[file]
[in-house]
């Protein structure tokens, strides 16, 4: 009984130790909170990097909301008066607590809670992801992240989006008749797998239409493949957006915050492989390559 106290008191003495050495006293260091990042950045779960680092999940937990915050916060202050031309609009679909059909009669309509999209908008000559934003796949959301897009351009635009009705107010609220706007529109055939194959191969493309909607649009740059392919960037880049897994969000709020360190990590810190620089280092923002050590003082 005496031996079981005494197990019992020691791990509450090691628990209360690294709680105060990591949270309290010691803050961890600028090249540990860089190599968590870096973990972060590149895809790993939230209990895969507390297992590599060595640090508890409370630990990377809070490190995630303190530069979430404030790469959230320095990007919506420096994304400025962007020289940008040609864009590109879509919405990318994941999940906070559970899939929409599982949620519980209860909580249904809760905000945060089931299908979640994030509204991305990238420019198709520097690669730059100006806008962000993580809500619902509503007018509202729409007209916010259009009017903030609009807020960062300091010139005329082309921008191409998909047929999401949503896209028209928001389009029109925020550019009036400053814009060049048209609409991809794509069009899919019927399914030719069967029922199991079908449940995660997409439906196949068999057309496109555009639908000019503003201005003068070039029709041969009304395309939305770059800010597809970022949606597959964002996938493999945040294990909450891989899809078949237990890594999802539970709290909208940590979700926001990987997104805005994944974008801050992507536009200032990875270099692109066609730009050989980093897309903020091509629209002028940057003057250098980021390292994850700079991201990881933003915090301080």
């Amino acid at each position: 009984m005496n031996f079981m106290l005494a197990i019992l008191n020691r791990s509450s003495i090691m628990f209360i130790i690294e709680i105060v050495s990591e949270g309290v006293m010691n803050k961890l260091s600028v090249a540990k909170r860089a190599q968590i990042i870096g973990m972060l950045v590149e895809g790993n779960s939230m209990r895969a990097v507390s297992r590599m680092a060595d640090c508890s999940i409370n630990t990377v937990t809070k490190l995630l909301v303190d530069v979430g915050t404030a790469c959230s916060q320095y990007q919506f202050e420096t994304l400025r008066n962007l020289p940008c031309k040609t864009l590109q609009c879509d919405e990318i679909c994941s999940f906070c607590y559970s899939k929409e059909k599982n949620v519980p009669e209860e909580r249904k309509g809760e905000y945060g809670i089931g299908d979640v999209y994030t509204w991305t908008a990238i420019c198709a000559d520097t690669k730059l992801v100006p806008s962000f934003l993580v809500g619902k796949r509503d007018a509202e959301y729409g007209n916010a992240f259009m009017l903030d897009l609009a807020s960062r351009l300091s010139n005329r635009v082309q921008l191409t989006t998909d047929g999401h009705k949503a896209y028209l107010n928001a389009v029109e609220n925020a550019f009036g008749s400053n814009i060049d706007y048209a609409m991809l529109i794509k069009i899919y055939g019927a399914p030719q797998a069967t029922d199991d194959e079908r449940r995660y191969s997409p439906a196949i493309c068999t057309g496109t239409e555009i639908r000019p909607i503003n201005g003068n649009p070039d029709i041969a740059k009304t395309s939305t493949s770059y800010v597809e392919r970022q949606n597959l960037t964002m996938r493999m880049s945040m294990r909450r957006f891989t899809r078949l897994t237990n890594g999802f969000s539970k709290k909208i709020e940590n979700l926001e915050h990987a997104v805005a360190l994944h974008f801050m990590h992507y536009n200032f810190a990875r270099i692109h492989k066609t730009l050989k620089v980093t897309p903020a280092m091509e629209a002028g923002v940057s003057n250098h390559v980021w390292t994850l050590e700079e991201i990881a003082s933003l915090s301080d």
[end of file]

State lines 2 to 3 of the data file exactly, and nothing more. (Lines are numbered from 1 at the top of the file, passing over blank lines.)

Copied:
């Protein structure tokens, strides 16, 4: 009984130790909170990097909301008066607590809670992801992240989006008749797998239409493949957006915050492989390559 106290008191003495050495006293260091990042950045779960680092999940937990915050916060202050031309609009679909059909009669309509999209908008000559934003796949959301897009351009635009009705107010609220706007529109055939194959191969493309909607649009740059392919960037880049897994969000709020360190990590810190620089280092923002050590003082 005496031996079981005494197990019992020691791990509450090691628990209360690294709680105060990591949270309290010691803050961890600028090249540990860089190599968590870096973990972060590149895809790993939230209990895969507390297992590599060595640090508890409370630990990377809070490190995630303190530069979430404030790469959230320095990007919506420096994304400025962007020289940008040609864009590109879509919405990318994941999940906070559970899939929409599982949620519980209860909580249904809760905000945060089931299908979640994030509204991305990238420019198709520097690669730059100006806008962000993580809500619902509503007018509202729409007209916010259009009017903030609009807020960062300091010139005329082309921008191409998909047929999401949503896209028209928001389009029109925020550019009036400053814009060049048209609409991809794509069009899919019927399914030719069967029922199991079908449940995660997409439906196949068999057309496109555009639908000019503003201005003068070039029709041969009304395309939305770059800010597809970022949606597959964002996938493999945040294990909450891989899809078949237990890594999802539970709290909208940590979700926001990987997104805005994944974008801050992507536009200032990875270099692109066609730009050989980093897309903020091509629209002028940057003057250098980021390292994850700079991201990881933003915090301080």
């Amino acid at each position: 009984m005496n031996f079981m106290l005494a197990i019992l008191n020691r791990s509450s003495i090691m628990f209360i130790i690294e709680i105060v050495s990591e949270g309290v006293m010691n803050k961890l260091s600028v090249a540990k909170r860089a190599q968590i990042i870096g973990m972060l950045v590149e895809g790993n779960s939230m209990r895969a990097v507390s297992r590599m680092a060595d640090c508890s999940i409370n630990t990377v937990t809070k490190l995630l909301v303190d530069v979430g915050t404030a790469c959230s916060q320095y990007q919506f202050e420096t994304l400025r008066n962007l020289p940008c031309k040609t864009l590109q609009c879509d919405e990318i679909c994941s999940f906070c607590y559970s899939k929409e059909k599982n949620v519980p009669e209860e909580r249904k309509g809760e905000y945060g809670i089931g299908d979640v999209y994030t509204w991305t908008a990238i420019c198709a000559d520097t690669k730059l992801v100006p806008s962000f934003l993580v809500g619902k796949r509503d007018a509202e959301y729409g007209n916010a992240f259009m009017l903030d897009l609009a807020s960062r351009l300091s010139n005329r635009v082309q921008l191409t989006t998909d047929g999401h009705k949503a896209y028209l107010n928001a389009v029109e609220n925020a550019f009036g008749s400053n814009i060049d706007y048209a609409m991809l529109i794509k069009i899919y055939g019927a399914p030719q797998a069967t029922d199991d194959e079908r449940r995660y191969s997409p439906a196949i493309c068999t057309g496109t239409e555009i639908r000019p909607i503003n201005g003068n649009p070039d029709i041969a740059k009304t395309s939305t493949s770059y800010v597809e392919r970022q949606n597959l960037t964002m996938r493999m880049s945040m294990r909450r957006f891989t899809r078949l897994t237990n890594g999802f969000s539970k709290k909208i709020e940590n979700l926001e915050h990987a997104v805005a360190l994944h974008f801050m990590h992507y536009n200032f810190a990875r270099i692109h492989k066609t730009l050989k620089v980093t897309p903020a280092m091509e629209a002028g923002v940057s003057n250098h390559v980021w390292t994850l050590e700079e991201i990881a003082s933003l915090s301080d």